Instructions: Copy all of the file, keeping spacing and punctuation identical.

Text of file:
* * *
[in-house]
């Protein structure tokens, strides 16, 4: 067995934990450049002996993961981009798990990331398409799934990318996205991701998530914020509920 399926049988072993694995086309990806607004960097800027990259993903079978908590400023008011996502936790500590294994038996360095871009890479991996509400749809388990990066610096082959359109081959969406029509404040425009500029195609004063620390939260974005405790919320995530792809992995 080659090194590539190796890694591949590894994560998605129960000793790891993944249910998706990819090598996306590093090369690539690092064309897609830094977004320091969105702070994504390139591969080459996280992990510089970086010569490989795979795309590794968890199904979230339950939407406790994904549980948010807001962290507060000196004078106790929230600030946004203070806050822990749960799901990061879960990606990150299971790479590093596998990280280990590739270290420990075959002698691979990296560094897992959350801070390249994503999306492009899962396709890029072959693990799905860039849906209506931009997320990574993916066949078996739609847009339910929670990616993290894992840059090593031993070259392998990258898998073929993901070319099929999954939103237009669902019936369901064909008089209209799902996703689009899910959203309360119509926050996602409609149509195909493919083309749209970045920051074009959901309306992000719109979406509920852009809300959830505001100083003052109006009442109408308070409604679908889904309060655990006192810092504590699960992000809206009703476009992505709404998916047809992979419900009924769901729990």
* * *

[in-house]
């Protein structure tokens, strides 16, 4: 067995934990450049002996993961981009798990990331398409799934990318996205991701998530914020509920 399926049988072993694995086309990806607004960097800027990259993903079978908590400023008011996502936790500590294994038996360095871009890479991996509400749809388990990066610096082959359109081959969406029509404040425009500029195609004063620390939260974005405790919320995530792809992995 080659090194590539190796890694591949590894994560998605129960000793790891993944249910998706990819090598996306590093090369690539690092064309897609830094977004320091969105702070994504390139591969080459996280992990510089970086010569490989795979795309590794968890199904979230339950939407406790994904549980948010807001962290507060000196004078106790929230600030946004203070806050822990749960799901990061879960990606990150299971790479590093596998990280280990590739270290420990075959002698691979990296560094897992959350801070390249994503999306492009899962396709890029072959693990799905860039849906209506931009997320990574993916066949078996739609847009339910929670990616993290894992840059090593031993070259392998990258898998073929993901070319099929999954939103237009669902019936369901064909008089209209799902996703689009899910959203309360119509926050996602409609149509195909493919083309749209970045920051074009959901309306992000719109979406509920852009809300959830505001100083003052109006009442109408308070409604679908889904309060655990006192810092504590699960992000809206009703476009992505709404998916047809992979419900009924769901729990």